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pyruvate


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A three-carbon intermediate (2-oxopropanoate) important in glucose metabolism and amino acid synthesis. Pyruvate produced in glycolysis (the Embden–Meyerhof pathway) feeds into the (tricarboxylic acid cycle). Pyruvate carboxylase (EC 6.4.1.1) catalyses the formation of four-carbon oxaloacetate from pyruvate, CO2, and ATP in gluconeogenesis whereas pyruvate dehydrogenase (PDH, EC 1.2.1.51) uses pyruvate to produce acetyl-CoA. Pyruvate carboxylase is a key regulatory enzyme in gluconeogenesis, lipogenesis, and neurotransmitter synthesis. Defects in the pyruvate dehydrogenase complex are a common cause of primary lactic acidosis in children, which can cause mental retardation and death, and can arise through mutations in either the gene for pyruvate decarboxylase or the gene encoding the E1α polypeptide of the pyruvate dehydrogenase (EC 1.2.4.1) complex. Phosphorylation of PDH by a specific pyruvate dehydrogenase kinase (PDK, EC 2.7.11.2) results in inactivation and is an important control in energy metabolism. There are multiple tissue-specific PDK isozymes. Pyruvate dehydrogenase phosphatase deficiency can also lead to lactic acidosis.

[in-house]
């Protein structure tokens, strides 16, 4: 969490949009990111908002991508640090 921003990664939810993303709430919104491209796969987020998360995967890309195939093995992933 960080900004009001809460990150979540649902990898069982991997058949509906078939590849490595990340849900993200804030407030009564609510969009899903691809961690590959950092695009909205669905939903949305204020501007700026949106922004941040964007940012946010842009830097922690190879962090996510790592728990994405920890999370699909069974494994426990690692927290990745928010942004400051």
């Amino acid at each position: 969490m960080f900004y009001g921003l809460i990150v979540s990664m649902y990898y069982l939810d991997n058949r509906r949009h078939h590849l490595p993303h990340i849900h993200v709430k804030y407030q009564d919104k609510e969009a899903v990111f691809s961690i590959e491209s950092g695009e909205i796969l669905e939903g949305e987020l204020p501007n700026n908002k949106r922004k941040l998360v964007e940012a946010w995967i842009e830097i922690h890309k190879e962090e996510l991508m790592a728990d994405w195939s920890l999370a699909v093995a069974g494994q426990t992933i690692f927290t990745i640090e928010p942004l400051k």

Subjects: Medicine and Health.


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